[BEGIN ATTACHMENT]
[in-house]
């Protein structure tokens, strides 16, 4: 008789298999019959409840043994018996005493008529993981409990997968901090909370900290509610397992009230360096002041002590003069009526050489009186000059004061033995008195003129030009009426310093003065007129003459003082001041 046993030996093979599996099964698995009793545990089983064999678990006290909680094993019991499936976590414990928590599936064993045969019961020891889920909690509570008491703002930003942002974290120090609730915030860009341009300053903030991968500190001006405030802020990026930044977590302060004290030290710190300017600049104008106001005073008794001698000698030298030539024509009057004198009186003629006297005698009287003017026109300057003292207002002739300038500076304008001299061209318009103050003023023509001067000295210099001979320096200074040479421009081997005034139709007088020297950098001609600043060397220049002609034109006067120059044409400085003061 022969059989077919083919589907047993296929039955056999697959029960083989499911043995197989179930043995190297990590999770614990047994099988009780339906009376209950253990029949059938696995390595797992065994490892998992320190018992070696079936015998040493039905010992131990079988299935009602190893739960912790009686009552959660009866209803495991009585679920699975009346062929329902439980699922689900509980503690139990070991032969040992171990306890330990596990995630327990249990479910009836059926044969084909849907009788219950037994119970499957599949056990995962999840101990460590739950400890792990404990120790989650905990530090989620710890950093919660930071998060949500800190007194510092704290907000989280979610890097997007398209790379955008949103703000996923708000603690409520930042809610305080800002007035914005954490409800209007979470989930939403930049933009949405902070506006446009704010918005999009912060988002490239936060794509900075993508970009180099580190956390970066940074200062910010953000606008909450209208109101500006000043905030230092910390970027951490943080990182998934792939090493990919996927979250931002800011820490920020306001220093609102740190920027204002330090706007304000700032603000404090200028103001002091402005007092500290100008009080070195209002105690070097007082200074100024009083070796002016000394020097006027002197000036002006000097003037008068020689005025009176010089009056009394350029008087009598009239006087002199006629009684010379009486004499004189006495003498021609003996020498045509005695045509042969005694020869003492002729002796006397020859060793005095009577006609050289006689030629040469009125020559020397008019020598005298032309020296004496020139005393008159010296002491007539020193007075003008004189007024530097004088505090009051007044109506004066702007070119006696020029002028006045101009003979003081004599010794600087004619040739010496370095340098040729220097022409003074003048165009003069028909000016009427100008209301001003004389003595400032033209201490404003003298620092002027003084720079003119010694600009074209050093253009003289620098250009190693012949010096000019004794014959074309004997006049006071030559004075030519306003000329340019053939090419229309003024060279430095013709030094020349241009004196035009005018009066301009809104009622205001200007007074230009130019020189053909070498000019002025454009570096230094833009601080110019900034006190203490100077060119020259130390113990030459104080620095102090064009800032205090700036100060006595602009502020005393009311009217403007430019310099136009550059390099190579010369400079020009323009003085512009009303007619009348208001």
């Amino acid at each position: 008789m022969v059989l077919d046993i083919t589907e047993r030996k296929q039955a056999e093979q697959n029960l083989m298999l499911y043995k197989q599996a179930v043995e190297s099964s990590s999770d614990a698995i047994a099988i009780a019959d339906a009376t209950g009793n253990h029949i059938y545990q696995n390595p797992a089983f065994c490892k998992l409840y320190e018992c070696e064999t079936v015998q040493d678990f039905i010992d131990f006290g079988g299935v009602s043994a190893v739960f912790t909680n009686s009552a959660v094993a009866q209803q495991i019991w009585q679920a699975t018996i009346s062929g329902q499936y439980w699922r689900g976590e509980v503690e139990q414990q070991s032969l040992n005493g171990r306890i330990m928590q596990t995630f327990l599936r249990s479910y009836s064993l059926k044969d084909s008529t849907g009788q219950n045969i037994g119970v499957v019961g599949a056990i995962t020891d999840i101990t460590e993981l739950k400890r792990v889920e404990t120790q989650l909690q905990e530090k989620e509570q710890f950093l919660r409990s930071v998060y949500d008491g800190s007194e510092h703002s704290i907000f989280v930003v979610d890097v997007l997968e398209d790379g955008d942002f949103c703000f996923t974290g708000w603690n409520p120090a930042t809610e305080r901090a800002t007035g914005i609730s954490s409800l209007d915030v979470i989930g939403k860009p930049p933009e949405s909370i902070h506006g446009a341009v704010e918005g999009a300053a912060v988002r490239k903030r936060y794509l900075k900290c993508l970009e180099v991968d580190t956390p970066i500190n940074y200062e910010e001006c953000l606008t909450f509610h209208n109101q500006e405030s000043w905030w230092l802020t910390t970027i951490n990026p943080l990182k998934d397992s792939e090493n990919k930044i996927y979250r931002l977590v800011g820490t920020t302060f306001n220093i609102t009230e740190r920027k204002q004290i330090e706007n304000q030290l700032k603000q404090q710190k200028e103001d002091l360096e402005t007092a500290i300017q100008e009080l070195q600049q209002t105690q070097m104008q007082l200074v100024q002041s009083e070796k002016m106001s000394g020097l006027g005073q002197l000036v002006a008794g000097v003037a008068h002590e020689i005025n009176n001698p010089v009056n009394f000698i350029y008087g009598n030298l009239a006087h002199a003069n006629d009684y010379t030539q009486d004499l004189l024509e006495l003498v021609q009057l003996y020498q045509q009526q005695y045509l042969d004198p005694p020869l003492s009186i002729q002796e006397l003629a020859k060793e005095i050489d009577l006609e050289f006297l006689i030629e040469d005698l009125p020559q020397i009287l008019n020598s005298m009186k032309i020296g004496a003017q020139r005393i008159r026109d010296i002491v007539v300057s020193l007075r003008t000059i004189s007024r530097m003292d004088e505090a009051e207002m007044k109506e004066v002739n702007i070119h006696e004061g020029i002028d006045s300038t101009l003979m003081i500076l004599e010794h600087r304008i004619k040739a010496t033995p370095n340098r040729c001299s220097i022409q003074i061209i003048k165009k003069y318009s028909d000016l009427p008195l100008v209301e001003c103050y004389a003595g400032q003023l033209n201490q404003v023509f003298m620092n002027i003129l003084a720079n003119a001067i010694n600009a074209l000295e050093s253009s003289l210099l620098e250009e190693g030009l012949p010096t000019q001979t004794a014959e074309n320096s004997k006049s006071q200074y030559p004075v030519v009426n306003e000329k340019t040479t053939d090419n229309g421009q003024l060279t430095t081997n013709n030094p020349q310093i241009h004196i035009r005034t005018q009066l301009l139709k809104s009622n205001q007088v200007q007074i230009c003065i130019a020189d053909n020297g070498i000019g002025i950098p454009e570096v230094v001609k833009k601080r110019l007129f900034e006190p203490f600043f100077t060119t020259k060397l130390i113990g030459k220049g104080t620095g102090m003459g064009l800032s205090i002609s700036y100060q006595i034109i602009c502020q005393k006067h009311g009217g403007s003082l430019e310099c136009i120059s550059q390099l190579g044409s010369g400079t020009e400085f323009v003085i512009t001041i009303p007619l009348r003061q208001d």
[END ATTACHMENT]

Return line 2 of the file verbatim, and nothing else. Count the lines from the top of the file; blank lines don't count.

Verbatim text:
């Protein structure tokens, strides 16, 4: 008789298999019959409840043994018996005493008529993981409990997968901090909370900290509610397992009230360096002041002590003069009526050489009186000059004061033995008195003129030009009426310093003065007129003459003082001041 046993030996093979599996099964698995009793545990089983064999678990006290909680094993019991499936976590414990928590599936064993045969019961020891889920909690509570008491703002930003942002974290120090609730915030860009341009300053903030991968500190001006405030802020990026930044977590302060004290030290710190300017600049104008106001005073008794001698000698030298030539024509009057004198009186003629006297005698009287003017026109300057003292207002002739300038500076304008001299061209318009103050003023023509001067000295210099001979320096200074040479421009081997005034139709007088020297950098001609600043060397220049002609034109006067120059044409400085003061 022969059989077919083919589907047993296929039955056999697959029960083989499911043995197989179930043995190297990590999770614990047994099988009780339906009376209950253990029949059938696995390595797992065994490892998992320190018992070696079936015998040493039905010992131990079988299935009602190893739960912790009686009552959660009866209803495991009585679920699975009346062929329902439980699922689900509980503690139990070991032969040992171990306890330990596990995630327990249990479910009836059926044969084909849907009788219950037994119970499957599949056990995962999840101990460590739950400890792990404990120790989650905990530090989620710890950093919660930071998060949500800190007194510092704290907000989280979610890097997007398209790379955008949103703000996923708000603690409520930042809610305080800002007035914005954490409800209007979470989930939403930049933009949405902070506006446009704010918005999009912060988002490239936060794509900075993508970009180099580190956390970066940074200062910010953000606008909450209208109101500006000043905030230092910390970027951490943080990182998934792939090493990919996927979250931002800011820490920020306001220093609102740190920027204002330090706007304000700032603000404090200028103001002091402005007092500290100008009080070195209002105690070097007082200074100024009083070796002016000394020097006027002197000036002006000097003037008068020689005025009176010089009056009394350029008087009598009239006087002199006629009684010379009486004499004189006495003498021609003996020498045509005695045509042969005694020869003492002729002796006397020859060793005095009577006609050289006689030629040469009125020559020397008019020598005298032309020296004496020139005393008159010296002491007539020193007075003008004189007024530097004088505090009051007044109506004066702007070119006696020029002028006045101009003979003081004599010794600087004619040739010496370095340098040729220097022409003074003048165009003069028909000016009427100008209301001003004389003595400032033209201490404003003298620092002027003084720079003119010694600009074209050093253009003289620098250009190693012949010096000019004794014959074309004997006049006071030559004075030519306003000329340019053939090419229309003024060279430095013709030094020349241009004196035009005018009066301009809104009622205001200007007074230009130019020189053909070498000019002025454009570096230094833009601080110019900034006190203490100077060119020259130390113990030459104080620095102090064009800032205090700036100060006595602009502020005393009311009217403007430019310099136009550059390099190579010369400079020009323009003085512009009303007619009348208001």